In the online-only, multiplayer-focused, first-person, overly-hyphenated, sci-fi shooter Titanfall, soldiers use futuristic weapons and giant robot suits to battle it out on alien worlds. And with the game being made for the Xbox One, Xbox 360, and PC by Respawn — y’know, the people who, at their old jobs, made Call Of Duty 4: Modern Warfare and Call Of Duty: Modern Warfare 2 — it’s not surprising that this game boasts smooth, intuitive controls and addictive multiplayer.
But what might surprise you is that, while Titanfall can only be played online and with other people, the game’s story-driven campaign is still as engaging as its competitive counterpart.
Set years after mankind has conquered space travel and thus created a new frontier, Titanfall has you caught in the middle of a war. But unlike a lot of shooters, this doesn’t have you running from firefight to firefight (which is too bad, since you can parkour around the world like a Persian prince), but instead drops you into an open battlefield with just your wits and your weapons to protect you.
Well, until they deliver your Titan, that is. A giant, weaponized mech, a Titan is kind of like the suit worn by Iron Man’s pal War Machine if he was the size of King Kong. And just as loyal. Besides the fact that no one else can commandeer your Titan (though enemies can jump on its head and do some damage to it), you can also — if you don’t feel like driving — command your Titan remotely to hold a position and fire on any nearby enemies, or do the same as it follows you around. It’s kind of like having a dog…if dogs had machine guns and missile launchers.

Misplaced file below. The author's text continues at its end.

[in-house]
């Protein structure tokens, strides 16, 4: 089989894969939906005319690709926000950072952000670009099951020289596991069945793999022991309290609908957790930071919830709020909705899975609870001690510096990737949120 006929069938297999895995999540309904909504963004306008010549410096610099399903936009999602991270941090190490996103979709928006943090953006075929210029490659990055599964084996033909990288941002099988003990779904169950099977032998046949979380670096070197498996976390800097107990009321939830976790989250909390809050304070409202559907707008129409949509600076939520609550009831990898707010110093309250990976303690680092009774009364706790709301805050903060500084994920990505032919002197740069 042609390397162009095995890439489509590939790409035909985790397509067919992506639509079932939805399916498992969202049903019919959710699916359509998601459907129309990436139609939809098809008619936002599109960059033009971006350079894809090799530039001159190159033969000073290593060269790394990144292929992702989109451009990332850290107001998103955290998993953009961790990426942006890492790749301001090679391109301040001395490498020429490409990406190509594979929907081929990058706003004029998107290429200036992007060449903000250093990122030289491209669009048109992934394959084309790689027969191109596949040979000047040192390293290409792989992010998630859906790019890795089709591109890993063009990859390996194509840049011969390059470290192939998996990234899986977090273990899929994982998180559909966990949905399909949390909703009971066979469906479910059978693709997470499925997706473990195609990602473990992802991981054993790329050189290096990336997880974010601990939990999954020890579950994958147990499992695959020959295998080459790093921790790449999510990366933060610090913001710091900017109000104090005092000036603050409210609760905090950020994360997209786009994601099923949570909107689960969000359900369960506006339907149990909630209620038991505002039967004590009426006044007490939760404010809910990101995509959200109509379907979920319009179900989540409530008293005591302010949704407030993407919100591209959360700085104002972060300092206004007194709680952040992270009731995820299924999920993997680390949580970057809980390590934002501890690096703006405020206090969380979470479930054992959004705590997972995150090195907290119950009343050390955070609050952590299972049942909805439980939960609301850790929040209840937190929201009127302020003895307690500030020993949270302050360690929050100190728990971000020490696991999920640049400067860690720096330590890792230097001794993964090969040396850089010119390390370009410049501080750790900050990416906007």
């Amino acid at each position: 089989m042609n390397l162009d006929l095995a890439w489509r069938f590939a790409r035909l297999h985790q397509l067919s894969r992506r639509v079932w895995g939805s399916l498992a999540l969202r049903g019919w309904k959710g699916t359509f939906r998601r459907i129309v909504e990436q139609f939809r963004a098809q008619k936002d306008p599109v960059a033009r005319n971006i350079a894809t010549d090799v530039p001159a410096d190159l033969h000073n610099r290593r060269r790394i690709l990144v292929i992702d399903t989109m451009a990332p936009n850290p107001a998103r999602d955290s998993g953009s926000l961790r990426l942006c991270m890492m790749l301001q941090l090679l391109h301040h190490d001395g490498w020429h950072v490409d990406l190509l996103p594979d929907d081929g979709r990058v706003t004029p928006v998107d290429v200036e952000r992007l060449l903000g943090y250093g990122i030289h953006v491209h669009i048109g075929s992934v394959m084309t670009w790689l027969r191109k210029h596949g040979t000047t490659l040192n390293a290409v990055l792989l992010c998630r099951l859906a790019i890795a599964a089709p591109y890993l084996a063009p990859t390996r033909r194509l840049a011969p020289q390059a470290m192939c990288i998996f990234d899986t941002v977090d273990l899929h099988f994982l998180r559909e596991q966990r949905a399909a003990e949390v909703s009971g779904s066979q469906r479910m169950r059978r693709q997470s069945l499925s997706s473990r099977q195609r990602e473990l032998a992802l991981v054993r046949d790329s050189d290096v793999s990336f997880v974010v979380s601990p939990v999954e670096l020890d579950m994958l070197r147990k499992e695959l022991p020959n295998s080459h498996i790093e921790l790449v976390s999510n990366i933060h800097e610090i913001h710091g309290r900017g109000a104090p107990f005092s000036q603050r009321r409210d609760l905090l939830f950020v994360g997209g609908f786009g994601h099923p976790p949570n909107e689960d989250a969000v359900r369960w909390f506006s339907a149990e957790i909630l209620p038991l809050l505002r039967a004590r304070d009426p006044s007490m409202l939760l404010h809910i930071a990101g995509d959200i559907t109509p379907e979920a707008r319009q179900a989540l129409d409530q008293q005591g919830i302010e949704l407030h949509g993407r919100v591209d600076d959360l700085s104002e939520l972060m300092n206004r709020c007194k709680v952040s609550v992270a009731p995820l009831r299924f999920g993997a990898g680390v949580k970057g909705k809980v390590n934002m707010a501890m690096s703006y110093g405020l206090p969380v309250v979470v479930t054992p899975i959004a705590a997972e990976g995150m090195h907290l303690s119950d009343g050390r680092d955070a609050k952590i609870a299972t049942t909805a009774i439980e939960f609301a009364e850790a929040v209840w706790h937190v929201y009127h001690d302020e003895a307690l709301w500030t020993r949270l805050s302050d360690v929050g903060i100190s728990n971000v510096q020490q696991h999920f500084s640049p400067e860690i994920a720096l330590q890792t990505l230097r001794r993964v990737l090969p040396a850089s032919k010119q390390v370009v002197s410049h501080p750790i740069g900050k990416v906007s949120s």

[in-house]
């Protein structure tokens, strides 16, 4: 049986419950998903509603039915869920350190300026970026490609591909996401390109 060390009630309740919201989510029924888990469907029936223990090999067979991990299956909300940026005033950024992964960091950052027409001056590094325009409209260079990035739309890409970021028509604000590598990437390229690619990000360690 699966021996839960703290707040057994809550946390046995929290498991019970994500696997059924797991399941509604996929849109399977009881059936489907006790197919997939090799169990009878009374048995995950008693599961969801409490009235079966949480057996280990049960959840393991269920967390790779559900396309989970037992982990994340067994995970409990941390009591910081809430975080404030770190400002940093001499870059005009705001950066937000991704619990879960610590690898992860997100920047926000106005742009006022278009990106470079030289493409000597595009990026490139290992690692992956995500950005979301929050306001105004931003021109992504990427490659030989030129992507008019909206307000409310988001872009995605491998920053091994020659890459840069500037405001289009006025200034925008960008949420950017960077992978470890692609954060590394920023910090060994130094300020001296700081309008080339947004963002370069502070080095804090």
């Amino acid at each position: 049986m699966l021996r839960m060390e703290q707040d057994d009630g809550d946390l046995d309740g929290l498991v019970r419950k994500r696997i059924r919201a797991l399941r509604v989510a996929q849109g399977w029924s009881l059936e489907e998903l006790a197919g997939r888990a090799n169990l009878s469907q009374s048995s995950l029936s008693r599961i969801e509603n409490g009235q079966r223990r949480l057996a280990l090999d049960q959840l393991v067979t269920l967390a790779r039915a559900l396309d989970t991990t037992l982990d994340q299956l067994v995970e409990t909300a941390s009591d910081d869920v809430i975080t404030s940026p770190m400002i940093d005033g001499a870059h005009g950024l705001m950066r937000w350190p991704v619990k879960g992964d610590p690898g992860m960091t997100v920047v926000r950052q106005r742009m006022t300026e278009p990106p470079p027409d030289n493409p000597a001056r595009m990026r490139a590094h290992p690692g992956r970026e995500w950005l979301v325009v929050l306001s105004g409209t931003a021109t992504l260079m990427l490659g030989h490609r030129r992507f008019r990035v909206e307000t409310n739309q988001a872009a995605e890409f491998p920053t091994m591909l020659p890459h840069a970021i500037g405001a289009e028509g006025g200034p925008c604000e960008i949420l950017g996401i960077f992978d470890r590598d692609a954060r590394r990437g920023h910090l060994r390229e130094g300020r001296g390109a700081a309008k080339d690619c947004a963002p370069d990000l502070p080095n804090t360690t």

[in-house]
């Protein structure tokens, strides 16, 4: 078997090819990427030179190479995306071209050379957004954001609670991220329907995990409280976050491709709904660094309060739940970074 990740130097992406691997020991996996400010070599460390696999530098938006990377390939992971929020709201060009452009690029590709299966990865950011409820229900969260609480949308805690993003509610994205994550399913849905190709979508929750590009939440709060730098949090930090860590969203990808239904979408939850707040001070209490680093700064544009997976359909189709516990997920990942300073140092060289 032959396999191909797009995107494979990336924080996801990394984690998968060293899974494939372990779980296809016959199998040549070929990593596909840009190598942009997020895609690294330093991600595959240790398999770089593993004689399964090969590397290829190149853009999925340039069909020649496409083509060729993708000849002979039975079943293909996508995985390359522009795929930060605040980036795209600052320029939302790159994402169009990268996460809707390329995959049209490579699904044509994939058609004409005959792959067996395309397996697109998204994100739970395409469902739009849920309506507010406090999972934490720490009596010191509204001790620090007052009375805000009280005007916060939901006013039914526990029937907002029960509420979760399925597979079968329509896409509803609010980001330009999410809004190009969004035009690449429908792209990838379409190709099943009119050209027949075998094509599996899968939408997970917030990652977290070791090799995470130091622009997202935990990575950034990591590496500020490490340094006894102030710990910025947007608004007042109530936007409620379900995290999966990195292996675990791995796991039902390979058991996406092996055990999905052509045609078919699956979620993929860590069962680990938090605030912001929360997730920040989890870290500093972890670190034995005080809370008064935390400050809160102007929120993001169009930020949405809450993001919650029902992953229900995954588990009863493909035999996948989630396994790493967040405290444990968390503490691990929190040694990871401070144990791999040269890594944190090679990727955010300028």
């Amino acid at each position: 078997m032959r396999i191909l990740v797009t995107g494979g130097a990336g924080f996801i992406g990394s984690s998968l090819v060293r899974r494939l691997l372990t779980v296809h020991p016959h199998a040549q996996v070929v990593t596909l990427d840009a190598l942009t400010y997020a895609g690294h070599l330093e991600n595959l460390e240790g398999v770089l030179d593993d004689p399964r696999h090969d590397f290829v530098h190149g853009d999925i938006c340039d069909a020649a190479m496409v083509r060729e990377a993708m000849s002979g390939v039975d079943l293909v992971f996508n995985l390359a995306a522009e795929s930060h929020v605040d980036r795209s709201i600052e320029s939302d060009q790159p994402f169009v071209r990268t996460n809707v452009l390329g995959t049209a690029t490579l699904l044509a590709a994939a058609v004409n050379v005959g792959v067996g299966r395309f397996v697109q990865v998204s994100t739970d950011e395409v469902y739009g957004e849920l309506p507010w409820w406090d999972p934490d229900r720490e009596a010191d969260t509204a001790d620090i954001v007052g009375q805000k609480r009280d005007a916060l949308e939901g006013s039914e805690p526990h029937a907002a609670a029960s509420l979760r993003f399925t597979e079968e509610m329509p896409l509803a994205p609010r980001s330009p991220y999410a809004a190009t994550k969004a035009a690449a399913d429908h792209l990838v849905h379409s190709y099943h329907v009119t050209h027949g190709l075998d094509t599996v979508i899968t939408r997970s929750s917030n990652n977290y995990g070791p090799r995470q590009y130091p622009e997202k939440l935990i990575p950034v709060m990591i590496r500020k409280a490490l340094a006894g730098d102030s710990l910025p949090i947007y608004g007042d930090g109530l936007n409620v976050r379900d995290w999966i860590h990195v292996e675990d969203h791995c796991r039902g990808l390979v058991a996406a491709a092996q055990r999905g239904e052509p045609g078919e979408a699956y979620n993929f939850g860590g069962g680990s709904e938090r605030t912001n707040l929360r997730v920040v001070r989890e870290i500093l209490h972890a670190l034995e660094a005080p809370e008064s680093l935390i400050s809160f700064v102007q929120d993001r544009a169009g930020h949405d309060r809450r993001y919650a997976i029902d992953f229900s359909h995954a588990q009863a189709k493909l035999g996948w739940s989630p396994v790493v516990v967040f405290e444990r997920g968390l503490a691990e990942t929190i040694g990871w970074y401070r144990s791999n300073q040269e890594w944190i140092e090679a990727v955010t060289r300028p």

Except a dog is harder to control when you first get it. For the most part, the controls you use when running around as a person are the same as when you’re in your Titan. The only difference, in fact, is that the button used to toss grenades as a person will instead launch a barrage of missiles from the Titan’s shoulders, while the double jump button for people makes a Titan do a quick dash move. Which really isn’t that different when you think about it.
You can also customize your Titan just like you can your soldier, with different weapons and perks that unlock as you level up. This isn’t just in the competitive multiplayer, though; it applies to the campaign as well. Which isn’t that surprising since the campaign is really just another multiplayer mode.
I’ll explain. While Titanfall has a story, its campaign tells it through a series of missions that you play with other people. Except that unlike in a co-op game, where you and other people team-up to fight computer-controlled enemies, each campaign mission in Titanfall plays like a multiplayer match, with all the same rules. In the first mission, for instance, you’re playing the capture-three-points game “Hardpoint,” while the second mission is a round of the “Team Deathmatch”-esque kill-’em-all “Attrition,” and so on.